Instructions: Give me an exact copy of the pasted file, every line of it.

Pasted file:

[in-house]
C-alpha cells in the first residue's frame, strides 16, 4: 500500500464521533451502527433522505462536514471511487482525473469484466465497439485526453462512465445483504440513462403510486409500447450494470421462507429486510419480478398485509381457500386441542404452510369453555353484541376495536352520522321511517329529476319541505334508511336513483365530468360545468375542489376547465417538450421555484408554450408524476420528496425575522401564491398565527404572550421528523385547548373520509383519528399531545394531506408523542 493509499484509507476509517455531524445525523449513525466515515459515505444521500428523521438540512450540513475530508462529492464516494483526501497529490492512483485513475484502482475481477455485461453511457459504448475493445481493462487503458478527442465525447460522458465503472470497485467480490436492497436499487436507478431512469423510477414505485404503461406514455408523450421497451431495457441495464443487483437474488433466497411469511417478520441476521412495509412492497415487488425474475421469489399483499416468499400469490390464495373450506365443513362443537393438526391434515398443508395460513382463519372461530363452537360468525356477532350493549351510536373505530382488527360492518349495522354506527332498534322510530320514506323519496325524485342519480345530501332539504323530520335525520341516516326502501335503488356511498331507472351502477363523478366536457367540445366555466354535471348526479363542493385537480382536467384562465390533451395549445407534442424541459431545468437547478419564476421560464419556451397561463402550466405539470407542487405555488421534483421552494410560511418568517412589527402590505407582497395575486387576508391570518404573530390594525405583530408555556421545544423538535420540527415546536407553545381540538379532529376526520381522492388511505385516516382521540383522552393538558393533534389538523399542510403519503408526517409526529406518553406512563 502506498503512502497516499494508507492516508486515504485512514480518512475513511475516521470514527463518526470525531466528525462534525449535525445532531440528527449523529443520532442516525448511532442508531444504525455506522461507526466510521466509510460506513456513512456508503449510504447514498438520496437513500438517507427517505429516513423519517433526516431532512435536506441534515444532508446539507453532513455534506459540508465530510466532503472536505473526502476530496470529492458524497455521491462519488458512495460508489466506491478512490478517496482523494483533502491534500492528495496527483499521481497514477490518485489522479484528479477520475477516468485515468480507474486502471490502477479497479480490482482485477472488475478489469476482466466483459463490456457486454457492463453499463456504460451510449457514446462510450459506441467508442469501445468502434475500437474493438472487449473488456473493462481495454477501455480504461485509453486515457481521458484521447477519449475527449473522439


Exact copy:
[in-house]
C-alpha cells in the first residue's frame, strides 16, 4: 500500500464521533451502527433522505462536514471511487482525473469484466465497439485526453462512465445483504440513462403510486409500447450494470421462507429486510419480478398485509381457500386441542404452510369453555353484541376495536352520522321511517329529476319541505334508511336513483365530468360545468375542489376547465417538450421555484408554450408524476420528496425575522401564491398565527404572550421528523385547548373520509383519528399531545394531506408523542 493509499484509507476509517455531524445525523449513525466515515459515505444521500428523521438540512450540513475530508462529492464516494483526501497529490492512483485513475484502482475481477455485461453511457459504448475493445481493462487503458478527442465525447460522458465503472470497485467480490436492497436499487436507478431512469423510477414505485404503461406514455408523450421497451431495457441495464443487483437474488433466497411469511417478520441476521412495509412492497415487488425474475421469489399483499416468499400469490390464495373450506365443513362443537393438526391434515398443508395460513382463519372461530363452537360468525356477532350493549351510536373505530382488527360492518349495522354506527332498534322510530320514506323519496325524485342519480345530501332539504323530520335525520341516516326502501335503488356511498331507472351502477363523478366536457367540445366555466354535471348526479363542493385537480382536467384562465390533451395549445407534442424541459431545468437547478419564476421560464419556451397561463402550466405539470407542487405555488421534483421552494410560511418568517412589527402590505407582497395575486387576508391570518404573530390594525405583530408555556421545544423538535420540527415546536407553545381540538379532529376526520381522492388511505385516516382521540383522552393538558393533534389538523399542510403519503408526517409526529406518553406512563 502506498503512502497516499494508507492516508486515504485512514480518512475513511475516521470514527463518526470525531466528525462534525449535525445532531440528527449523529443520532442516525448511532442508531444504525455506522461507526466510521466509510460506513456513512456508503449510504447514498438520496437513500438517507427517505429516513423519517433526516431532512435536506441534515444532508446539507453532513455534506459540508465530510466532503472536505473526502476530496470529492458524497455521491462519488458512495460508489466506491478512490478517496482523494483533502491534500492528495496527483499521481497514477490518485489522479484528479477520475477516468485515468480507474486502471490502477479497479480490482482485477472488475478489469476482466466483459463490456457486454457492463453499463456504460451510449457514446462510450459506441467508442469501445468502434475500437474493438472487449473488456473493462481495454477501455480504461485509453486515457481521458484521447477519449475527449473522439